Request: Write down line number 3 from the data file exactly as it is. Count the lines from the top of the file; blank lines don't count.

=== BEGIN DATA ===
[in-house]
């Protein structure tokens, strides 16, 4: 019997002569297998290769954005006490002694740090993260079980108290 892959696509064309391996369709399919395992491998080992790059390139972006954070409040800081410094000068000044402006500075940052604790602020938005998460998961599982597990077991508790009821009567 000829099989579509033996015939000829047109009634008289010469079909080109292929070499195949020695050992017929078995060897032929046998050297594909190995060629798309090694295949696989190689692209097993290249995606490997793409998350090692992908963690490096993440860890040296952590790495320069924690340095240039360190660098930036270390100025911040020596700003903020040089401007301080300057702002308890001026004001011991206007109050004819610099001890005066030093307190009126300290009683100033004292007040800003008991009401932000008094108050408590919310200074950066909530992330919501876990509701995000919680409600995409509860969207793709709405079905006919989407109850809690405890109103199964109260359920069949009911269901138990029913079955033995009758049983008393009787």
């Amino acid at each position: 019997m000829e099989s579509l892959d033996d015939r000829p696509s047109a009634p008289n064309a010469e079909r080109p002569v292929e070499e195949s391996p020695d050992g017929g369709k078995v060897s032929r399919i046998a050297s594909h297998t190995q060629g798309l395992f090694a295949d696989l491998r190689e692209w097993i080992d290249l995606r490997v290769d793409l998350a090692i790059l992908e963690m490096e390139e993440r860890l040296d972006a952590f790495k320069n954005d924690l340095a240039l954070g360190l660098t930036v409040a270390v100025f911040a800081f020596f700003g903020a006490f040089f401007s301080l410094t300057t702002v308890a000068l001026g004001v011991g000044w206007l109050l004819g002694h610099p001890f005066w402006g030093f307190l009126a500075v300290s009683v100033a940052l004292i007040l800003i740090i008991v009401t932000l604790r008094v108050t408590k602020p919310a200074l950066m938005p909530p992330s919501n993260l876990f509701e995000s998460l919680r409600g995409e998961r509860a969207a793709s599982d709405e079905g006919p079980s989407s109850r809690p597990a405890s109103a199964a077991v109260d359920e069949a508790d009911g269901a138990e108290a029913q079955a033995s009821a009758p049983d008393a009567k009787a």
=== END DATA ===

């Amino acid at each position: 019997m000829e099989s579509l892959d033996d015939r000829p696509s047109a009634p008289n064309a010469e079909r080109p002569v292929e070499e195949s391996p020695d050992g017929g369709k078995v060897s032929r399919i046998a050297s594909h297998t190995q060629g798309l395992f090694a295949d696989l491998r190689e692209w097993i080992d290249l995606r490997v290769d793409l998350a090692i790059l992908e963690m490096e390139e993440r860890l040296d972006a952590f790495k320069n954005d924690l340095a240039l954070g360190l660098t930036v409040a270390v100025f911040a800081f020596f700003g903020a006490f040089f401007s301080l410094t300057t702002v308890a000068l001026g004001v011991g000044w206007l109050l004819g002694h610099p001890f005066w402006g030093f307190l009126a500075v300290s009683v100033a940052l004292i007040l800003i740090i008991v009401t932000l604790r008094v108050t408590k602020p919310a200074l950066m938005p909530p992330s919501n993260l876990f509701e995000s998460l919680r409600g995409e998961r509860a969207a793709s599982d709405e079905g006919p079980s989407s109850r809690p597990a405890s109103a199964a077991v109260d359920e069949a508790d009911g269901a138990e108290a029913q079955a033995s009821a009758p049983d008393a009567k009787a």